Storage of hydrogen onboard vehicles is one of the critical enabling technologies for hydrogen-fueled transportation systems that can reduce oil dependency and mitigate the long-term effects of fossil fuels on climate change.
Stakeholders developing hydrogen infrastructure (e.g., state governments, automotive original equipment manufacturers [OEMs], station providers and industrial gas suppliers) are currently focused on high-pressure storage at 700 bar (700 atmospheres of pressure)], in large part because no viable solid-phase hydrogen storage material has been developed. Solid-state hydrogen storage materials, including novel sorbents and high-density hydrides, are the focus of this project because of their unique potential to deliver hydrogen at lower pressures and higher onboard densities.
“There is general agreement that a successful solution would significantly reduce costs and ensure the economic viability of a U.S. hydrogen infrastructure,” Wood said. “Researchers have been looking at the storage problem for a long time, but there hasn’t been enough focus on tackling some of the really challenging underlying problems, which is what we are tasked to do.”
The consortium, called the Hydrogen Materials-Advanced Research Consortium (HyMARC), is led by Sandia National Laboratories and includes Lawrence Berkeley National Laboratory and Lawrence Livermore National Laboratory. The total project award is $9 million over three years.
The consortium will address the gaps in solid-state hydrogen storage by leveraging recent advances in predictive multiscale modeling, high-resolution in situ characterization and material synthesis.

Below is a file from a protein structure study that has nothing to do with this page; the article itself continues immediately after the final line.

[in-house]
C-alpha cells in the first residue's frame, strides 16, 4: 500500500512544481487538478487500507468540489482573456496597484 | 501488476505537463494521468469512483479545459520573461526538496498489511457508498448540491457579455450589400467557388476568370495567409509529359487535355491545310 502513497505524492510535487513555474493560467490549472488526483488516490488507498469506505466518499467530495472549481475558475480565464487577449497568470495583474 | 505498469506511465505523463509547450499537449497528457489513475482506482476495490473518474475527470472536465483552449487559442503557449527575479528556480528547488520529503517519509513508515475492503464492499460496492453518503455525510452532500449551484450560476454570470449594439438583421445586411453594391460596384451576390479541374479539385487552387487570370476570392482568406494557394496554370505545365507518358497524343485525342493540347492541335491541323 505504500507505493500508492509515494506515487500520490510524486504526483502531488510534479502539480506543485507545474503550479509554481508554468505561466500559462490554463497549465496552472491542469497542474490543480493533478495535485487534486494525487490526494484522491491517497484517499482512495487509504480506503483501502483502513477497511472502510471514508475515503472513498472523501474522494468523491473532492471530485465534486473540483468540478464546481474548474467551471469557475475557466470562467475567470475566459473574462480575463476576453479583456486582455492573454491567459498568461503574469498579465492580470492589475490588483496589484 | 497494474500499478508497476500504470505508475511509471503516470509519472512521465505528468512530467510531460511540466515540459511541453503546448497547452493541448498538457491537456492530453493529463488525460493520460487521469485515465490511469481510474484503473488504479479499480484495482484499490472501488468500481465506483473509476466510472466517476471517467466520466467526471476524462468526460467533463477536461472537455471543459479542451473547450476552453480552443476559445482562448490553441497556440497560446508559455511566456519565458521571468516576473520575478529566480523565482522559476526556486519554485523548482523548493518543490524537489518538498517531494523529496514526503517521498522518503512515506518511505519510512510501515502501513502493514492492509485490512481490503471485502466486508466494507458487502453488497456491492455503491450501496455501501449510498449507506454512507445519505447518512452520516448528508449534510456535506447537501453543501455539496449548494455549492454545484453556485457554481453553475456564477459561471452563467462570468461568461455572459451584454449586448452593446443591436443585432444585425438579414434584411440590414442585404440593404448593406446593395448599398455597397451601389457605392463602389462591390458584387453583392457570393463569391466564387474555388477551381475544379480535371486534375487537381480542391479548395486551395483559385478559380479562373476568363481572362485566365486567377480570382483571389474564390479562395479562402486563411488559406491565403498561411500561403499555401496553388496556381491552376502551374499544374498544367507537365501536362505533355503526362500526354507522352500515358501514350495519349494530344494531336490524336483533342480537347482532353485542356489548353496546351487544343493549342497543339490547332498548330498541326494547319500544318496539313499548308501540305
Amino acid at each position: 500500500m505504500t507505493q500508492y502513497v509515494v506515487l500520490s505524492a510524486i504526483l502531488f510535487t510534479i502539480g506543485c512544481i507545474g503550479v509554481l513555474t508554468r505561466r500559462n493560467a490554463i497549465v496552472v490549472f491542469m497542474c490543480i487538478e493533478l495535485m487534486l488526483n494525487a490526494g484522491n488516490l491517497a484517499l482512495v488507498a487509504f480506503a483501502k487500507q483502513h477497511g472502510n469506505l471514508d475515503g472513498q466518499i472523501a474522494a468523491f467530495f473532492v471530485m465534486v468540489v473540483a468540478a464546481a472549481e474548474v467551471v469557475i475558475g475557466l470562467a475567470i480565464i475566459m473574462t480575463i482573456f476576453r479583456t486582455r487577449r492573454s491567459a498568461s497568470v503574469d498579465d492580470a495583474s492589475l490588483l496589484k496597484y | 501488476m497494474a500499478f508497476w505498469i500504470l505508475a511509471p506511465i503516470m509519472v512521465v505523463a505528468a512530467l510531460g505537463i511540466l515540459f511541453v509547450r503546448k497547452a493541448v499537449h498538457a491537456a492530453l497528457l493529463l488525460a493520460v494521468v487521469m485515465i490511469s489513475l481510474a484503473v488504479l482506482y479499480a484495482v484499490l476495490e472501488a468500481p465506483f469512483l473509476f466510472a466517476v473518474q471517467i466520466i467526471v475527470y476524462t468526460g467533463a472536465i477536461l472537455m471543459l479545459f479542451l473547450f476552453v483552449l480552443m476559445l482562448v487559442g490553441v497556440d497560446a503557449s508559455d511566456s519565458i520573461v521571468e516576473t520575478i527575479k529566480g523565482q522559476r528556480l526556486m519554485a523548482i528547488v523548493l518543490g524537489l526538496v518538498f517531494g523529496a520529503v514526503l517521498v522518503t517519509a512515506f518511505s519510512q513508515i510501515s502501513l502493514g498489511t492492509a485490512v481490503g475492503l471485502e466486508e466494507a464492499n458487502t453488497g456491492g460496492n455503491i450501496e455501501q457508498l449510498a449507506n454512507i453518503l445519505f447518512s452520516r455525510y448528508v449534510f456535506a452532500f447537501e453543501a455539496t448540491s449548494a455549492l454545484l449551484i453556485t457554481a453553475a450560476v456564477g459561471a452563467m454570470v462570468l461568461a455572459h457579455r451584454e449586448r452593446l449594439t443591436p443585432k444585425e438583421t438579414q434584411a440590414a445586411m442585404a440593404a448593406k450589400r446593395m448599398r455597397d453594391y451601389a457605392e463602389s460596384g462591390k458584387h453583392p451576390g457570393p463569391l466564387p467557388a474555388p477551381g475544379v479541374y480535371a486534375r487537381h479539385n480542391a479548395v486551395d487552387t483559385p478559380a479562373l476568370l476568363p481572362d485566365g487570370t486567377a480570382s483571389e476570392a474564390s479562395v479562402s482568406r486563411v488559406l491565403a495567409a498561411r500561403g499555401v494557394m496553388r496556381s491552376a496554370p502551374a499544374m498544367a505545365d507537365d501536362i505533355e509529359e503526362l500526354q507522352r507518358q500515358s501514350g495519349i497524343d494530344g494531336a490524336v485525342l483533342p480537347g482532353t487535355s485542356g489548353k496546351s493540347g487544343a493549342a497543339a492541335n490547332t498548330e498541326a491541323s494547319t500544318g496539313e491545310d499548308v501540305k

“By focusing on the underlying thermodynamic and kinetic limitations of storage materials, we will generate fundamental understanding that will accelerate the development of all types of advanced storage materials, including sorbents, metal hydrides and liquid carriers,” Wood said.
The Lawrence Livermore team, which includes Wood, Tae Wook Heo, Miguel Morales, Stanimir Bonev, Ted Baumann, Jon Lee and Keith Ray, will use its capabilities in world-class supercomputing facilities (two of the world’s 10 fastest) and petascale materials modeling codes; expertise in large-scale simulation of hydrides and sorbents using quantum and continuum methods; synthesis of lightweight, tunable porous graphene-derived sorbents; and in situ X-ray spectroscopy.
Combined with materials informatics, this strategy embodies the approach highlighted within the recent Materials Genome Initiative (MGI) Strategic Plan for accelerated materials development.